Wrongful termination is a serious offense involving firing an employee for an unlawful reason. The situation can prove tiresome and frustrating, but it can be remedied– unless, of course, the termination was not actually illegal. The following list describes seven situations that may seem wrongful, but are not likely actionable absent extenuating discriminatory or unlawful circumstances.
7. Chronic Lateness or Absence: Ohio is an employment-at-will state. Therefore, Ohio business owners may fire employees for habitually ignoring start times or failing to show up to work at all.
However, if the employee’s tardiness or attendance issues are related to caring for an ill family member or personal health problems, the employee’s termination may be illegal under the Americans with Disabilities Act (ADA) or the Family and Medical Leave Act (FMLA).
6. Lack of Qualifications: An employer can fire an employee for lacking the qualifications necessary for a particular job, especially if the employee embellished his or her credentials on a resume. With little exception, this is a lawful and permissible reason to terminate an employee, especially if the sub-par performance is placing others in danger.
5. Mistreatment of Others: An employee who cannot “play well in the sandbox” may soon find himself out of a job – and likely without recourse. Moreover, an employee who engages in harassing mistreatment of co-workers or subordinates will risk termination, as liability for this behavior could be imposed upon the employer in the event of a harassment or discrimination lawsuit.
4. Theft, fraud, or other criminal acts: It goes without saying that an employee who steals from the office or fudges financial reports will not only be fired, but may also face criminal culpability. An employee likely has no recourse if he or she is terminated for engaging in this type of behavior. The employee may also be required to repay the stolen assets in the event that the employer makes a claim or files a criminal charge.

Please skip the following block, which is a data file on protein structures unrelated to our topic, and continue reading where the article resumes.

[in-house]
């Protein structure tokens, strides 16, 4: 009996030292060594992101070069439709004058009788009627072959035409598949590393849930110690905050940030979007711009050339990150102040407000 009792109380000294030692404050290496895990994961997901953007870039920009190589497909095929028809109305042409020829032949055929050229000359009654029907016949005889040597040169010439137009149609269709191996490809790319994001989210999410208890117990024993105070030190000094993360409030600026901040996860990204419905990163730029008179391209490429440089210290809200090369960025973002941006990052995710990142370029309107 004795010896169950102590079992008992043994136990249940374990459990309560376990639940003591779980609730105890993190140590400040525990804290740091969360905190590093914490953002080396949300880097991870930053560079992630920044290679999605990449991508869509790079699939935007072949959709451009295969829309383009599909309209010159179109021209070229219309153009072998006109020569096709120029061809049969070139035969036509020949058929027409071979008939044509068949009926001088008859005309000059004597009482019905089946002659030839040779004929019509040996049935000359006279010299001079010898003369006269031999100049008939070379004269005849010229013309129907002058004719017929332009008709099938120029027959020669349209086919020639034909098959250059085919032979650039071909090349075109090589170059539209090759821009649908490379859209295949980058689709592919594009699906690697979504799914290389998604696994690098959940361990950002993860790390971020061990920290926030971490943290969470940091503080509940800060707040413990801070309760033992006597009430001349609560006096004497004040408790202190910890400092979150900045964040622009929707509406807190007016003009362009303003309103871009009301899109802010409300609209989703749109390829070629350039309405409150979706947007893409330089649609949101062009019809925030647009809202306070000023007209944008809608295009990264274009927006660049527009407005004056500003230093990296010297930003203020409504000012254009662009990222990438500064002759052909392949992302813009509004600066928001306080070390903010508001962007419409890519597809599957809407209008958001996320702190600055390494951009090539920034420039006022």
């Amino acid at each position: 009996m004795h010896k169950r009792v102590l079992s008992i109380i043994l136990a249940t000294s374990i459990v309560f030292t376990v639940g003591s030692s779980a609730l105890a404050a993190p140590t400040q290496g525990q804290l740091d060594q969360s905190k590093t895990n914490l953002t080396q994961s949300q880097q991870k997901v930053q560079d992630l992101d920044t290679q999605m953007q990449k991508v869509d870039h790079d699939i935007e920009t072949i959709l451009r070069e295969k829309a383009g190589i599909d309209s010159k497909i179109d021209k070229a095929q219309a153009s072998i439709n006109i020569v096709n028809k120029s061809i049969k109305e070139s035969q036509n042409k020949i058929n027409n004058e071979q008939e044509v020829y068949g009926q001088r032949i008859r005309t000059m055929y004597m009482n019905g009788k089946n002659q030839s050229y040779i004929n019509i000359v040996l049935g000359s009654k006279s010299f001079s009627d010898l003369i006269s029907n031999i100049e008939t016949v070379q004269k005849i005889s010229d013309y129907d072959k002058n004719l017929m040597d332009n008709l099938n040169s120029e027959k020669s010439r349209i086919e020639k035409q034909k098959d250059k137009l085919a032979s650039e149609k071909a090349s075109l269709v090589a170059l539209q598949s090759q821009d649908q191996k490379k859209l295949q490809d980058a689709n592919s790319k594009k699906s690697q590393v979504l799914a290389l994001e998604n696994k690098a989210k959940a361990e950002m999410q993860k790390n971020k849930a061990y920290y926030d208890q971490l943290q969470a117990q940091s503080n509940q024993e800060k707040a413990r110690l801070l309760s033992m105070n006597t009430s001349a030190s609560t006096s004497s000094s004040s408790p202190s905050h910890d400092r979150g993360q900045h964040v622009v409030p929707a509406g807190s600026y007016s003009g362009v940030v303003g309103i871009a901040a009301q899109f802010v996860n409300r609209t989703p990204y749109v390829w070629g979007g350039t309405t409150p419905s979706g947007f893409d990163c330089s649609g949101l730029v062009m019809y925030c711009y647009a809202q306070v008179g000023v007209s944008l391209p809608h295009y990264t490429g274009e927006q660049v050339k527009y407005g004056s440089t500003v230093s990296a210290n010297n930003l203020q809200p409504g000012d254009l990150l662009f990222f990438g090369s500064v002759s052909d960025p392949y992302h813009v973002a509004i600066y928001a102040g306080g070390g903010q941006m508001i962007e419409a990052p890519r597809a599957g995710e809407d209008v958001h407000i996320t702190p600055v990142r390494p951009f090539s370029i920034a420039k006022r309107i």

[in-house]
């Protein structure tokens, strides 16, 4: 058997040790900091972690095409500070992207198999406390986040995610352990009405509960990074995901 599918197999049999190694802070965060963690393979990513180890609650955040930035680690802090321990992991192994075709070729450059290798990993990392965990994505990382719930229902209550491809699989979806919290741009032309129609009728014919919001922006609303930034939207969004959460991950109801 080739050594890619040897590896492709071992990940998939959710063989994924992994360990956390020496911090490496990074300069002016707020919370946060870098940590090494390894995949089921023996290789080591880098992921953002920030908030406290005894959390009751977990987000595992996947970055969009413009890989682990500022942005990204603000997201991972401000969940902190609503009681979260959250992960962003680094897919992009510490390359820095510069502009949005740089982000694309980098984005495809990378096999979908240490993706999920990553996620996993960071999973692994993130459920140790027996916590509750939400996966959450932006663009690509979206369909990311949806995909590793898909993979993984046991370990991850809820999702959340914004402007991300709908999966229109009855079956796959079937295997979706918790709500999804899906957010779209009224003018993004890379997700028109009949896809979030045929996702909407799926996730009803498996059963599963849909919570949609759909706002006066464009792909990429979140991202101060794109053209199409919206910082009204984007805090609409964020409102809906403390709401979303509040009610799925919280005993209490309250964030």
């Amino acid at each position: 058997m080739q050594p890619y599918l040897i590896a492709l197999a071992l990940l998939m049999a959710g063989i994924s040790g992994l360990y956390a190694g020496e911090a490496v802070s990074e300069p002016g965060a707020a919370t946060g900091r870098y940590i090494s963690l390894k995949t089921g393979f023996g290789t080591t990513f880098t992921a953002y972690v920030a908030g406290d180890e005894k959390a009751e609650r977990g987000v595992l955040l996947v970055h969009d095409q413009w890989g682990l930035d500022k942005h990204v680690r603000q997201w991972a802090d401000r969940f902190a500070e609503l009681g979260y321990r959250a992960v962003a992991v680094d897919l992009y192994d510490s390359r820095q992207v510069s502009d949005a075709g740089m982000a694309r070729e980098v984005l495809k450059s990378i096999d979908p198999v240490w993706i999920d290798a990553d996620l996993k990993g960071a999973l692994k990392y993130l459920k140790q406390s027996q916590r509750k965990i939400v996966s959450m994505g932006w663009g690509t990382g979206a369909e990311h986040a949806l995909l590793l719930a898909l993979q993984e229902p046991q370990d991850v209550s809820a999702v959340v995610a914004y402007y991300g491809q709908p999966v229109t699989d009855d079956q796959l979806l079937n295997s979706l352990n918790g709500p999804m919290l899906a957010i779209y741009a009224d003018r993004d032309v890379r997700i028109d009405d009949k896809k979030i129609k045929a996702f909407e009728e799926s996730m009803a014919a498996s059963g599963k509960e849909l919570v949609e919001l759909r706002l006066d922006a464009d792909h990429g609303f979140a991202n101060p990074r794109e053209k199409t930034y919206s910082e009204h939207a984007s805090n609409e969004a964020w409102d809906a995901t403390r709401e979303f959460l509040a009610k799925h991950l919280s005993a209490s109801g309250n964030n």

3. Inability to perform job tasks: This category is much more nuanced, and the general rule actually states that a covered employer cannot fire an employee who is unable to perform a job task due to a disability if the employee is otherwise qualified and able to perform the task with a reasonable accommodation.
The employer maintains certain rights as well, and is generally not required to accommodate an employee’s disability if doing so would be unreasonable or dangerous to other workers.
2. Elimination of the Position: It is not uncommon to face termination simply due to an elimination of positions, which is also known as ‘downsizing’ or a ‘lay off’. Companies often downsize to avoid bankruptcy or going out of business altogether, and the act is completely legal – provided it is not designed to cover up underlying discrimination or retaliation.
1. No Reason at All: Believe it or not, an employer can fire any employee (except those under tenure or an employment contract) for absolutely no reason at all. While this scenario is difficult to imagine, it is likely just as difficult for an employee to successfully litigate. Keep in mind, however, an employer who can’t or won’t articulate his reasons for firing an employee likely doesn’t have a proper motive.